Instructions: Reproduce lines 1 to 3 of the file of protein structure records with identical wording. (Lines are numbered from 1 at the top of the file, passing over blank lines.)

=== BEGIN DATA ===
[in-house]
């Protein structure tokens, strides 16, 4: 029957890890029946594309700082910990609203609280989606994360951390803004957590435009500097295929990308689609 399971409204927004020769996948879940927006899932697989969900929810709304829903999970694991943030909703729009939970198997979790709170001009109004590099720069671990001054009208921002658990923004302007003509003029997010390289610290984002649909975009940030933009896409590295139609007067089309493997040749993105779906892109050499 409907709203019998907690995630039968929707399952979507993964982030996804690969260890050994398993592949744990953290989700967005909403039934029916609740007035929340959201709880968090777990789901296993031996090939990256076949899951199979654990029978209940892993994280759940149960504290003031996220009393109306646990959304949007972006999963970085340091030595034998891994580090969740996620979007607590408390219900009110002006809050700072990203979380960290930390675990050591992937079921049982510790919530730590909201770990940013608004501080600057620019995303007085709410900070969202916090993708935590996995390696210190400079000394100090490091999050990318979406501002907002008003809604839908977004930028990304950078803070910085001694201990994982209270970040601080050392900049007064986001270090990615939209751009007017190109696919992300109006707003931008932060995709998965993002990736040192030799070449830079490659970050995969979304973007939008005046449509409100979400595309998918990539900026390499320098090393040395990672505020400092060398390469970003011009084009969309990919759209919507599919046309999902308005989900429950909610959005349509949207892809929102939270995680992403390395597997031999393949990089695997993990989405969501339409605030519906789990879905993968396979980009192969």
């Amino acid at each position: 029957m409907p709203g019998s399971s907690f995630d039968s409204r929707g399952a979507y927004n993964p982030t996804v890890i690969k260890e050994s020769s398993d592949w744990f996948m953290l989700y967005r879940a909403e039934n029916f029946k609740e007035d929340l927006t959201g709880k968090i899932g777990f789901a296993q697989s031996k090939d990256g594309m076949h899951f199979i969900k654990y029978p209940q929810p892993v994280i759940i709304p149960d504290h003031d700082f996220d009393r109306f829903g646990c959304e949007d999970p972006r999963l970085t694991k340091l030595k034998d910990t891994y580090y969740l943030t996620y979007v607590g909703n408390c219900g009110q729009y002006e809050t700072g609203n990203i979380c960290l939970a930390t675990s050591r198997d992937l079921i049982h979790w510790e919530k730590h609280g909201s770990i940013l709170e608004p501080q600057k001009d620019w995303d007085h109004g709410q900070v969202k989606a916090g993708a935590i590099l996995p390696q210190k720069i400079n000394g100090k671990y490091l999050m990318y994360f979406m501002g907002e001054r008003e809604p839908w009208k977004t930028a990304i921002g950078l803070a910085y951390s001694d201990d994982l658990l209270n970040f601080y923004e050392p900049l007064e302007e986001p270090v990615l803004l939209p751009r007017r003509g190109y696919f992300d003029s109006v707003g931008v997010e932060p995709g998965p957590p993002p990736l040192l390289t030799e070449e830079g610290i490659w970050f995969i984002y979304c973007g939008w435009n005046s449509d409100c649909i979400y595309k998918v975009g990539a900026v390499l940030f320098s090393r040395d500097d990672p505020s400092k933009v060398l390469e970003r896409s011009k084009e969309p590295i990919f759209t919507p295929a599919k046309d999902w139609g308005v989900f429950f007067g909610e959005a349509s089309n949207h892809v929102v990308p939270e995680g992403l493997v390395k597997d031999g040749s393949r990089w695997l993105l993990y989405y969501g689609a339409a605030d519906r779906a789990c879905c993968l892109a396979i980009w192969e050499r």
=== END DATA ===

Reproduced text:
[in-house]
């Protein structure tokens, strides 16, 4: 029957890890029946594309700082910990609203609280989606994360951390803004957590435009500097295929990308689609 399971409204927004020769996948879940927006899932697989969900929810709304829903999970694991943030909703729009939970198997979790709170001009109004590099720069671990001054009208921002658990923004302007003509003029997010390289610290984002649909975009940030933009896409590295139609007067089309493997040749993105779906892109050499 409907709203019998907690995630039968929707399952979507993964982030996804690969260890050994398993592949744990953290989700967005909403039934029916609740007035929340959201709880968090777990789901296993031996090939990256076949899951199979654990029978209940892993994280759940149960504290003031996220009393109306646990959304949007972006999963970085340091030595034998891994580090969740996620979007607590408390219900009110002006809050700072990203979380960290930390675990050591992937079921049982510790919530730590909201770990940013608004501080600057620019995303007085709410900070969202916090993708935590996995390696210190400079000394100090490091999050990318979406501002907002008003809604839908977004930028990304950078803070910085001694201990994982209270970040601080050392900049007064986001270090990615939209751009007017190109696919992300109006707003931008932060995709998965993002990736040192030799070449830079490659970050995969979304973007939008005046449509409100979400595309998918990539900026390499320098090393040395990672505020400092060398390469970003011009084009969309990919759209919507599919046309999902308005989900429950909610959005349509949207892809929102939270995680992403390395597997031999393949990089695997993990989405969501339409605030519906789990879905993968396979980009192969």
């Amino acid at each position: 029957m409907p709203g019998s399971s907690f995630d039968s409204r929707g399952a979507y927004n993964p982030t996804v890890i690969k260890e050994s020769s398993d592949w744990f996948m953290l989700y967005r879940a909403e039934n029916f029946k609740e007035d929340l927006t959201g709880k968090i899932g777990f789901a296993q697989s031996k090939d990256g594309m076949h899951f199979i969900k654990y029978p209940q929810p892993v994280i759940i709304p149960d504290h003031d700082f996220d009393r109306f829903g646990c959304e949007d999970p972006r999963l970085t694991k340091l030595k034998d910990t891994y580090y969740l943030t996620y979007v607590g909703n408390c219900g009110q729009y002006e809050t700072g609203n990203i979380c960290l939970a930390t675990s050591r198997d992937l079921i049982h979790w510790e919530k730590h609280g909201s770990i940013l709170e608004p501080q600057k001009d620019w995303d007085h109004g709410q900070v969202k989606a916090g993708a935590i590099l996995p390696q210190k720069i400079n000394g100090k671990y490091l999050m990318y994360f979406m501002g907002e001054r008003e809604p839908w009208k977004t930028a990304i921002g950078l803070a910085y951390s001694d201990d994982l658990l209270n970040f601080y923004e050392p900049l007064e302007e986001p270090v990615l803004l939209p751009r007017r003509g190109y696919f992300d003029s109006v707003g931008v997010e932060p995709g998965p957590p993002p990736l040192l390289t030799e070449e830079g610290i490659w970050f995969i984002y979304c973007g939008w435009n005046s449509d409100c649909i979400y595309k998918v975009g990539a900026v390499l940030f320098s090393r040395d500097d990672p505020s400092k933009v060398l390469e970003r896409s011009k084009e969309p590295i990919f759209t919507p295929a599919k046309d999902w139609g308005v989900f429950f007067g909610e959005a349509s089309n949207h892809v929102v990308p939270e995680g992403l493997v390395k597997d031999g040749s393949r990089w695997l993105l993990y989405y969501g689609a339409a605030d519906r779906a789990c879905c993968l892109a396979i980009w192969e050499r």